Jeff Shaw, Cardston’s chief administrative officer, said the town has decided not to officially ban the sales completely. Instead, it is planning to adapt its bylaws to allow for the sale of the drug, even if the chances are slim to none that anyone would apply for a business licence.
Residents of the five-square-kilometre town will meet next week to weigh in on a proposal to keep cannabis businesses at least 300 metres away from all schools, parks, playgrounds and recreation facilities, as well as the oldest Mormon temple built outside of the United States.
These distances − which Mr. Shaw said were as far as they could go “without seeming obscene” − would leave just several slivers around the edge of town for aspiring dispensary owners, which suits the municipality just fine.
“I don’t think anyone’s going to apply anyway because you have a community where the percentage of potential customers is really low,” contends Mr. Shaw, who says his adherence to the Mormon faith has stopped him from ever trying marijuana.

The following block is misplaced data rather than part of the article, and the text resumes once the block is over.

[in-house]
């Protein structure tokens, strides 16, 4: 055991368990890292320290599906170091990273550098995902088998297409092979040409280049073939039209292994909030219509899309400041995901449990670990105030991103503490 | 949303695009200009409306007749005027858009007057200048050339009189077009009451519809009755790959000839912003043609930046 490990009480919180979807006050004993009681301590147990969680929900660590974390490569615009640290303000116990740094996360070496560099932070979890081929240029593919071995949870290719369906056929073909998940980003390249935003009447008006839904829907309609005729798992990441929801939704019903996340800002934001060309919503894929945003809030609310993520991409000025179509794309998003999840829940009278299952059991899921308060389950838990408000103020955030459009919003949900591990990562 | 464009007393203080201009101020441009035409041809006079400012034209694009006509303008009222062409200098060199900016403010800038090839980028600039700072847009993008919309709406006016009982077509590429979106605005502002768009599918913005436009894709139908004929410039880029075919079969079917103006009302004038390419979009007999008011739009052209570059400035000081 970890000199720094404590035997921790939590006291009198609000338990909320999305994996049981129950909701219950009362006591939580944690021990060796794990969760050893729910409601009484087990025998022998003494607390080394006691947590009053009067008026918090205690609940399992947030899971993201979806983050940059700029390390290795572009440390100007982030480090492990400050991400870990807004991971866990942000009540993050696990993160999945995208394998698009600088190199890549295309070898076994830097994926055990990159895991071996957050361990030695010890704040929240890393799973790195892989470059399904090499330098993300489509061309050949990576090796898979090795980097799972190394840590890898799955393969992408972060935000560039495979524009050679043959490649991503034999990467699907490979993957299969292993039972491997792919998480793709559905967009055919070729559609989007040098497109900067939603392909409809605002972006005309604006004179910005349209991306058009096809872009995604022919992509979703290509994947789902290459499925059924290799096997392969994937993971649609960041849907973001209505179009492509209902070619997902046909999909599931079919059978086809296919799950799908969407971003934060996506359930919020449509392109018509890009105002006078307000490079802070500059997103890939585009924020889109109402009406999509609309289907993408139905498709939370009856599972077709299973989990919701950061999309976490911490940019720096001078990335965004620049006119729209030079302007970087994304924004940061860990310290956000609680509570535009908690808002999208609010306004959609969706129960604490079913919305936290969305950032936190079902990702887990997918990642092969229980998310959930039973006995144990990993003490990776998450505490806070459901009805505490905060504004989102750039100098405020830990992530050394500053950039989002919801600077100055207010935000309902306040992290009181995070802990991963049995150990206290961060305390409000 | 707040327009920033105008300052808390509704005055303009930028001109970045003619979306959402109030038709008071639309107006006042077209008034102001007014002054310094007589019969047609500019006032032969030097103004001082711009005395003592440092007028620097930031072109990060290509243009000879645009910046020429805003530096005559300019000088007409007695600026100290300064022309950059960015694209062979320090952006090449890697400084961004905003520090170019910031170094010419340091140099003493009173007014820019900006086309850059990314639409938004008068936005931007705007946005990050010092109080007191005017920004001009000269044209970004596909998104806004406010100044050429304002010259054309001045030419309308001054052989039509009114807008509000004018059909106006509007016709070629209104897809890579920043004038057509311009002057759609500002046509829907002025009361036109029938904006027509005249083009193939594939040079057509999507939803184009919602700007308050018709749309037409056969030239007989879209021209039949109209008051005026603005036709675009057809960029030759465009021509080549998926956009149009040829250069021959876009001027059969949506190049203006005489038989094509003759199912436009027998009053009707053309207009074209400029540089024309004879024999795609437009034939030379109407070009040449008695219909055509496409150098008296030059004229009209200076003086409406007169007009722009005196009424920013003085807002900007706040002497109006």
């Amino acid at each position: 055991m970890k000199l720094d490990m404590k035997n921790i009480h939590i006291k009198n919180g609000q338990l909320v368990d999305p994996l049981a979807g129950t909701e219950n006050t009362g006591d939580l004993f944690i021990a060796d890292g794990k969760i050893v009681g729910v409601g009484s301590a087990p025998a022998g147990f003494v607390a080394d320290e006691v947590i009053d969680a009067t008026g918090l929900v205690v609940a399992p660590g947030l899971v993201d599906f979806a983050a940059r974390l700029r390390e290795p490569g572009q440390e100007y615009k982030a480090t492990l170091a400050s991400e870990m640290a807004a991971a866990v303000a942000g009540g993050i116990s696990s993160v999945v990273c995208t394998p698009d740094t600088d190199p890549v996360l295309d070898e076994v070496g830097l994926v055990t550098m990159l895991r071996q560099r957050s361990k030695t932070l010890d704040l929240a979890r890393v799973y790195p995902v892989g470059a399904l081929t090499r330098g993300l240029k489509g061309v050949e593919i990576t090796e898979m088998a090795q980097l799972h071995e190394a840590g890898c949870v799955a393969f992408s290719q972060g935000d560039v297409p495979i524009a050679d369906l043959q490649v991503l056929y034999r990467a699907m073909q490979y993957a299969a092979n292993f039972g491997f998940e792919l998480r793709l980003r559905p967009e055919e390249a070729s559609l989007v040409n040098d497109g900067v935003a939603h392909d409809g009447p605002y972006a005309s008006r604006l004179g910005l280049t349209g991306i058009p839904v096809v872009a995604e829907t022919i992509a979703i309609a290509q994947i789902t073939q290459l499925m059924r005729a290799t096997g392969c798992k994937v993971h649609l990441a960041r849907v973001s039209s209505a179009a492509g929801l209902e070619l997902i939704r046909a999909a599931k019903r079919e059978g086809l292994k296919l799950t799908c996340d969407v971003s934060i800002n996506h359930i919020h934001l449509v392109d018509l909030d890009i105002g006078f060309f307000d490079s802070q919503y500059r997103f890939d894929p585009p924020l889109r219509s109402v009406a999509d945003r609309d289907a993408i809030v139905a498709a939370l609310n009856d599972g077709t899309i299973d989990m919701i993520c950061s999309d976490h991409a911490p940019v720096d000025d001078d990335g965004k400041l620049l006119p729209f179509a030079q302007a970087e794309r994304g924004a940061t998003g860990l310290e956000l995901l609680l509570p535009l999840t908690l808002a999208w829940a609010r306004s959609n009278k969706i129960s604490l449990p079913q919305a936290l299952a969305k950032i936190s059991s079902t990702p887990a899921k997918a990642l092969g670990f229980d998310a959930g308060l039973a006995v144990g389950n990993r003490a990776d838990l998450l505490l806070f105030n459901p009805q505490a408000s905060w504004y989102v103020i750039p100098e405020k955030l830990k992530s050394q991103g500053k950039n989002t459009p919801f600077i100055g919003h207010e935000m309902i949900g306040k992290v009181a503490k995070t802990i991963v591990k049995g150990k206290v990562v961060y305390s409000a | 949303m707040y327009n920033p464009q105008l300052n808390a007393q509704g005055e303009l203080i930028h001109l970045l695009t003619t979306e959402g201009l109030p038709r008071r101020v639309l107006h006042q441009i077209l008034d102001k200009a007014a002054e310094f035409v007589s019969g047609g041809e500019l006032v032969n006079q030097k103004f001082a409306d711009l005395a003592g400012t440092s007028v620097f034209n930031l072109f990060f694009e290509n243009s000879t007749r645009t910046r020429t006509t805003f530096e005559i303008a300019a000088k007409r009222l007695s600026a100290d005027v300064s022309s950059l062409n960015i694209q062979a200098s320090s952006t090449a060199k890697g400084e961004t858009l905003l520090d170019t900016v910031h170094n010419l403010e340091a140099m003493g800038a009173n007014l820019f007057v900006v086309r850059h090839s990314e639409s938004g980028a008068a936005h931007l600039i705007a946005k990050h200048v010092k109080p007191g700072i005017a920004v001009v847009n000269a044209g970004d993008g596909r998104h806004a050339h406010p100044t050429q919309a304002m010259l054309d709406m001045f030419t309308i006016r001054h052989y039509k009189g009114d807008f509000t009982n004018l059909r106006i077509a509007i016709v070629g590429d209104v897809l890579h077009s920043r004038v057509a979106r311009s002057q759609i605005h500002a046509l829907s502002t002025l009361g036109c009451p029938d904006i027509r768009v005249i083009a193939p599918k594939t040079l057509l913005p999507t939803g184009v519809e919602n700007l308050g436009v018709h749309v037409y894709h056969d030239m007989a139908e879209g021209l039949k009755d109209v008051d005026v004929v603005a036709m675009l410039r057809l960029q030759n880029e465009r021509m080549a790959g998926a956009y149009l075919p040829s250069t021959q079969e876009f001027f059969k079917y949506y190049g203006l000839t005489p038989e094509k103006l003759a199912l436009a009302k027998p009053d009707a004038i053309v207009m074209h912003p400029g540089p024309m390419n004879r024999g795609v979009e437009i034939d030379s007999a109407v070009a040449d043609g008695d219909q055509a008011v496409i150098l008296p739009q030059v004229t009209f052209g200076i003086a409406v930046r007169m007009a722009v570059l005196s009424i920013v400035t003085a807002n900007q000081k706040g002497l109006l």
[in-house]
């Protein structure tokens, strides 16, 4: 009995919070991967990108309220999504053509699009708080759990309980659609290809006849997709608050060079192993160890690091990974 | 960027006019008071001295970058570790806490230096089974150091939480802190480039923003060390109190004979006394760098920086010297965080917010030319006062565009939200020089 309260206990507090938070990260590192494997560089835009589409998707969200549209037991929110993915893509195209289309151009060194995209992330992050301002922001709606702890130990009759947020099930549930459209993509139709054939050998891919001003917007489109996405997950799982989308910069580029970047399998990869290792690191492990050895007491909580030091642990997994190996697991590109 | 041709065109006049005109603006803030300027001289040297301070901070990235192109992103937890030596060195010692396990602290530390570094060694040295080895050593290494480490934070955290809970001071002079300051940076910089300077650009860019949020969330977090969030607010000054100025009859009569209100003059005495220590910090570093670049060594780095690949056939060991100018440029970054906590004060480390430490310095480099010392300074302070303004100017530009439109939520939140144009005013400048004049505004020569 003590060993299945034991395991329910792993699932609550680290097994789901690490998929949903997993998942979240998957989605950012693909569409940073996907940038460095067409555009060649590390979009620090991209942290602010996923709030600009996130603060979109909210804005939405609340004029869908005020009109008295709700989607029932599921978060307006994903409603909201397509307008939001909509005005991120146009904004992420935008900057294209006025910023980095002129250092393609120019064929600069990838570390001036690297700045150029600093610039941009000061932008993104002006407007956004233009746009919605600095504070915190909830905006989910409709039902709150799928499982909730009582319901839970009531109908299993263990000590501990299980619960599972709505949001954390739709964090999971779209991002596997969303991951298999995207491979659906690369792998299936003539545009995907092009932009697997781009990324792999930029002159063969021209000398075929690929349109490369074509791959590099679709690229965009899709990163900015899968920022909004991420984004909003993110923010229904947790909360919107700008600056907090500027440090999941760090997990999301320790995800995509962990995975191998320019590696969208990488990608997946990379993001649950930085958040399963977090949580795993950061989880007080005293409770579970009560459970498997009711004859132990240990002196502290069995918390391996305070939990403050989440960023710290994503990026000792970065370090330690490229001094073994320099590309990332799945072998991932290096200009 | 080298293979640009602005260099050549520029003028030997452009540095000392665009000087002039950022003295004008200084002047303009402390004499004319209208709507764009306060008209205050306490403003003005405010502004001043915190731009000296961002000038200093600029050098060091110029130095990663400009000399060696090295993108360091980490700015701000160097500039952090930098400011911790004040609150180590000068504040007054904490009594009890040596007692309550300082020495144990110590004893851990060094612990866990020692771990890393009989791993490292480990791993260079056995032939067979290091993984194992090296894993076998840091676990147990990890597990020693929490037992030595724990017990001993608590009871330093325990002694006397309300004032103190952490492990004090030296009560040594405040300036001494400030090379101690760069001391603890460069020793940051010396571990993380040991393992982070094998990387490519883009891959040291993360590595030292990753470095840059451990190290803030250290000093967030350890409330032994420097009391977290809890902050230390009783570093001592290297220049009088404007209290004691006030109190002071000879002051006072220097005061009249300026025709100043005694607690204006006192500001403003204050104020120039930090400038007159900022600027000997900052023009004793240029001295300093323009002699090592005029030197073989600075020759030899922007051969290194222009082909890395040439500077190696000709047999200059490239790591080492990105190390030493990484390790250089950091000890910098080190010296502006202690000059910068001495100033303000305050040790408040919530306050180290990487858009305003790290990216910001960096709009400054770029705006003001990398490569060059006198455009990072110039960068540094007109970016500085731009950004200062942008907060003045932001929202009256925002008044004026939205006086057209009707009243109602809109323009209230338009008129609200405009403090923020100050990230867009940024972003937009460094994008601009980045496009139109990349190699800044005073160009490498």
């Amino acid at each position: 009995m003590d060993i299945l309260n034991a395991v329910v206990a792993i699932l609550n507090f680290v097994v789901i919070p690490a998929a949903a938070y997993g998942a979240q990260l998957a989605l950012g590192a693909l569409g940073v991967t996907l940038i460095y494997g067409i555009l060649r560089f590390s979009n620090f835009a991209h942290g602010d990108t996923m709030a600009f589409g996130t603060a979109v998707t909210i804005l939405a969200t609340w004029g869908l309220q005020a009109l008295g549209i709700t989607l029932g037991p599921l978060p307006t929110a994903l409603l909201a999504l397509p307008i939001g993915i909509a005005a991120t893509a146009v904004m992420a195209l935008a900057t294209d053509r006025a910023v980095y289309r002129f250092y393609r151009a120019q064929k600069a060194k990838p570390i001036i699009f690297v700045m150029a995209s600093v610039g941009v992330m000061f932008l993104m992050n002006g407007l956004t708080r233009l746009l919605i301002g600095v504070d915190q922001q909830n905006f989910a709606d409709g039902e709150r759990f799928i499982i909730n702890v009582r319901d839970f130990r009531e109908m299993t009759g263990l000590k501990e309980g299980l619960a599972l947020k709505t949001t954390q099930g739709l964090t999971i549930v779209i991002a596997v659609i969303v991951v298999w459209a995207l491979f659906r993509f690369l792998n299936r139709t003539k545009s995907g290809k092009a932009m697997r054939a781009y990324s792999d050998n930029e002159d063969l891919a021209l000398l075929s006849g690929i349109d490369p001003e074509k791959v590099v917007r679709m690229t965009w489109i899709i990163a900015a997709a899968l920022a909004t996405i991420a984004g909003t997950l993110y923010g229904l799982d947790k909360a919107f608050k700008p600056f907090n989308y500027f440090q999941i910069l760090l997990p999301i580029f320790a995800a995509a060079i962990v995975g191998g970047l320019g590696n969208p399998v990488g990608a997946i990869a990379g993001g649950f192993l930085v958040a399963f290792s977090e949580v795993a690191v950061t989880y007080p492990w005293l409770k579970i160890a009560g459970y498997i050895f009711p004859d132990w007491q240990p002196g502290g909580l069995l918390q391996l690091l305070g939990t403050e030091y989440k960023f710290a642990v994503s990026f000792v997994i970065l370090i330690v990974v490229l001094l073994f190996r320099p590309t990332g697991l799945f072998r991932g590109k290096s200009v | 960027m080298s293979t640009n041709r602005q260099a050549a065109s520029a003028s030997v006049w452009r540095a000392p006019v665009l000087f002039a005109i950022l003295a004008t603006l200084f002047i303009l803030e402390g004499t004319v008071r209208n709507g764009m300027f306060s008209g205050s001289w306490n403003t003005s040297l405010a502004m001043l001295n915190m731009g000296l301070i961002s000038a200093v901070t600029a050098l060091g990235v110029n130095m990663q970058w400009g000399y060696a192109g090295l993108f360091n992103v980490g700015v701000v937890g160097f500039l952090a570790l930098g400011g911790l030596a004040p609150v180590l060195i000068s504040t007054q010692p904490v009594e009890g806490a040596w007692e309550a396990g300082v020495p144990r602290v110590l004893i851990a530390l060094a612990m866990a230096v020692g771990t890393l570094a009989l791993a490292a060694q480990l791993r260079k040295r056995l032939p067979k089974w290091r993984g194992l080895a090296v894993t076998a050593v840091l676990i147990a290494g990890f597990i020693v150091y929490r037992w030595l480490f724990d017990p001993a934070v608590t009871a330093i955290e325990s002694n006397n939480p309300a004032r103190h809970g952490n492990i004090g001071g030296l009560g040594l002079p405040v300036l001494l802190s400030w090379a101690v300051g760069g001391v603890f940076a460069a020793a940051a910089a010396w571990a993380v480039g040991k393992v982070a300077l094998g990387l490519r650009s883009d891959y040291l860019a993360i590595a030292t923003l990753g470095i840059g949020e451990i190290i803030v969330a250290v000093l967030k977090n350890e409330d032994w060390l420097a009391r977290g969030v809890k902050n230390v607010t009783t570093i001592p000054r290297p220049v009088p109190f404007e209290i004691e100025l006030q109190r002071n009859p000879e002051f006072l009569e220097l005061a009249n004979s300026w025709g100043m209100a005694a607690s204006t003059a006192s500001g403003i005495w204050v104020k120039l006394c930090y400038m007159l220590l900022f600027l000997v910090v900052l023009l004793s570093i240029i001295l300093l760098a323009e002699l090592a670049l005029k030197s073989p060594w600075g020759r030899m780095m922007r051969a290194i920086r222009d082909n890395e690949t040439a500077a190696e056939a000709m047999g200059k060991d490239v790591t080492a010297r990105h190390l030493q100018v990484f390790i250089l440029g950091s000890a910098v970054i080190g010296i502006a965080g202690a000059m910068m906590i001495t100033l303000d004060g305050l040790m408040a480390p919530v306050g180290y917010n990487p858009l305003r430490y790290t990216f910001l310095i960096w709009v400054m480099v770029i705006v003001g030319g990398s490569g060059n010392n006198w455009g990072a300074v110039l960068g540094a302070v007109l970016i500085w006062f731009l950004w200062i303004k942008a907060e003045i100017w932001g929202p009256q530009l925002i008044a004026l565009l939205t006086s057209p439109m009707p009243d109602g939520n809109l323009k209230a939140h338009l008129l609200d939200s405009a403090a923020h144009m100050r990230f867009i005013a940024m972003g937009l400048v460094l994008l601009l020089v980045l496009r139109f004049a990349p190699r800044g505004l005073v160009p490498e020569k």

In B.C., everyone who wants to open a store selling cannabis must get approval from their local government before securing a coveted licence from the province. No green light from city hall will mean no licence from the province.
Malcolm Brodie, who has been the mayor of Richmond, B.C., for the past 17 years, says his council has no plans to allow shops once the drug is legalized because of fierce opposition from his community.
“Part of it is a reaction to what has happened in Vancouver, where they have decided with the medicinal marijuana dispensaries they weren’t going to enforce the rules against them and would just allow them to proliferate,” said Mr. Brodie. He noted there’s nothing stopping residents of his city from making a short drive north to buy cannabis in person.
Still, Mr. Brodie said legalization will cost his community because it will force municipalities such as his to regulate many other activities. “Everything from enforcing the smoking of marijuana where it’s not permitted to age requirements for possession to the number of plants you can have in your house – all those sorts of things.”
Richmond, as with other municipalities in B.C., is hoping for a slice of the provincial cannabis tax revenue.